I get that we want to emphasize a difference between God and humans so as to prevent us from getting grandiose ideas about our own abilities, but by engaging in incarnation, God blurs some of those lines beyond true definition. God became a human being; the creator became the created, and no matter how we want to define orthodoxy, that statement seems vitally important to Christian thought, even among those groups excluded by Nicaea. It seems difficult to claim God as wholly other when God specifically chose to become like us. Wholly other creates a distance between God and humanity that God personally bridged.

It shouldn't be that hard for us to say God is God and we are not, without creating these substantive categories that separate creation from Creator in sorely unbiblical ways.

The other element of this, though, is the understanding of purity. Holy means set apart - this is where "wholly other" comes from. A holy thing is consecrated for a divine purpose and must avoid co-mingling with the common to preserve its holiness and, in some sense, maintain universal order. This lead to the strict rules about contamination that existed throughout the Hebrew world. This notion protects us from a kind of casualness in relationship to God that leads to, say, modern "Christian" music that sounds more like love songs to Jesus and the immortal Buddy Christ.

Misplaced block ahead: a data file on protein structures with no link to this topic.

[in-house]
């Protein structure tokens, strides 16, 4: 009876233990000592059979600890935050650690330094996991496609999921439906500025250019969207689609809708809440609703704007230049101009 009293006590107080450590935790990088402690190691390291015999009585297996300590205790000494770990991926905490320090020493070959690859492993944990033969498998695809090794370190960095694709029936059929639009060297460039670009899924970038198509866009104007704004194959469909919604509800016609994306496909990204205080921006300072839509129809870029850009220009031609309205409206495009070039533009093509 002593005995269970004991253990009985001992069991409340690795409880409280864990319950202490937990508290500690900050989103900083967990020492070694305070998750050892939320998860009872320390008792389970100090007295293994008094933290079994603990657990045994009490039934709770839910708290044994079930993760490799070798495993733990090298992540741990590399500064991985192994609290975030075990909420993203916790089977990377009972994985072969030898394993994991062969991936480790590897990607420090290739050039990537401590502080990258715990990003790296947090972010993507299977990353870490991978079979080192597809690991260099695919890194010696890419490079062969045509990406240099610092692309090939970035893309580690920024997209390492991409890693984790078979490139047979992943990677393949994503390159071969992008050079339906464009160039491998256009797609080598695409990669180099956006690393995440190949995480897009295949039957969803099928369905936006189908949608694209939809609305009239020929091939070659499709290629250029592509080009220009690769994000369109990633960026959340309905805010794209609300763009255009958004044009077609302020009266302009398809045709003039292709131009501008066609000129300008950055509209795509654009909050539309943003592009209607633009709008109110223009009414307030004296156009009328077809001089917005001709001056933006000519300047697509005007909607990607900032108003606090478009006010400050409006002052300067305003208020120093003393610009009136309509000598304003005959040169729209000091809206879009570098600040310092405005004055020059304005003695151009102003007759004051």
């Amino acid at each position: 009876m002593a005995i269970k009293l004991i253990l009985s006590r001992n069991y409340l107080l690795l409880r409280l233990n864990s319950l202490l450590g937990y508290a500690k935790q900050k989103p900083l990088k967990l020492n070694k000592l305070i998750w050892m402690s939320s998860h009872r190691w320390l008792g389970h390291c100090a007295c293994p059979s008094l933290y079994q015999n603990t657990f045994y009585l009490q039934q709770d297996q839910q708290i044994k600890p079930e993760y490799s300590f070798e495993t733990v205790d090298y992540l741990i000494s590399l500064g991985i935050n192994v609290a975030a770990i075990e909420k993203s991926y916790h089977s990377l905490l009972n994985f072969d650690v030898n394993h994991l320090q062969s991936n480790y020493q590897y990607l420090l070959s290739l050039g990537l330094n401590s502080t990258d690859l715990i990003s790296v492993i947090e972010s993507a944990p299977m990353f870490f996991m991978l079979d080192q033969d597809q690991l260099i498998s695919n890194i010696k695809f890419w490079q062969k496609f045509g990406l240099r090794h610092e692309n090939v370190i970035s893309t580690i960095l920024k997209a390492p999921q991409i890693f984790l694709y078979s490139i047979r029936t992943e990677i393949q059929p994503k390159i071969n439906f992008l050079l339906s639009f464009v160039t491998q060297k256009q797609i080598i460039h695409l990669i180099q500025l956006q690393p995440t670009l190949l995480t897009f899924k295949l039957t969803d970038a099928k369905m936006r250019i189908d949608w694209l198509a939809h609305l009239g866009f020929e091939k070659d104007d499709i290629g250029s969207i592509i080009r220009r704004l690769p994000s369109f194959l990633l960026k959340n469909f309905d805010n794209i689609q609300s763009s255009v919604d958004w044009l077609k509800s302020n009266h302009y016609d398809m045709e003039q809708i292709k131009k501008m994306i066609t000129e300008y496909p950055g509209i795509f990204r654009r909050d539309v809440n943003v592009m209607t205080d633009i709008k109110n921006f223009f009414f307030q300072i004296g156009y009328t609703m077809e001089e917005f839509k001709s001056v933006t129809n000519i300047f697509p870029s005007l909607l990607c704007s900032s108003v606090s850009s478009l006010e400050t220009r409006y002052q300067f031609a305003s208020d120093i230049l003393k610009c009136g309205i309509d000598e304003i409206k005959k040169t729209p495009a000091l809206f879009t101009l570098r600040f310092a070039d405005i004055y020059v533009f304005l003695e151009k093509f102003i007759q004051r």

That's an important, worthy goal, but it also needs to be kept in check by the witness of God in Christ - the one who moved through the crowd and instead of being corrupted by the touch of an unclean woman, reversed the process and restored her health and inclusion. This is certainly a God unlike anything we've seen in creation, but this God appears more concerned with removing the notion of "wholly other" and bringing reconciliation. The same Christ who prayed that his followers would be one as Son and Father are one.

I understand that in the end we're saying that there still remains a distance between creation as it is and creation as its intended to be. The great apocalyptic of scripture foretells a future uniting of God's realm with humanity's and an eternal joining of the created with creation. If this picture of reconciliation is both our foundation and our future, we must be more creative in the ways in which we talk about God and human.

Wholly other is wholly inadequate for a God of such great love and grace.


Thomas Jay Oord said...
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Thomas Jay Oord said...

Great stuff, Ryan! I'm with you in disliking the phrase "wholly other." The best I can do to affirm it is if one simply means "God is not us." But most people seem to use the phrase to mean "God is not like us in any way at all." That makes no sense, and I think it undermines the broad biblical witness, the majority of the tradition, reason, experience, and more.

Thanks for your post!


PS> One minor suggested change: my degree is in theology and philosophy of religion, so it's not quite to true to say philosophy is my primary training.

Ryan said...

I removed the "by training," part. You're still the most philosophery non-philosopher I know.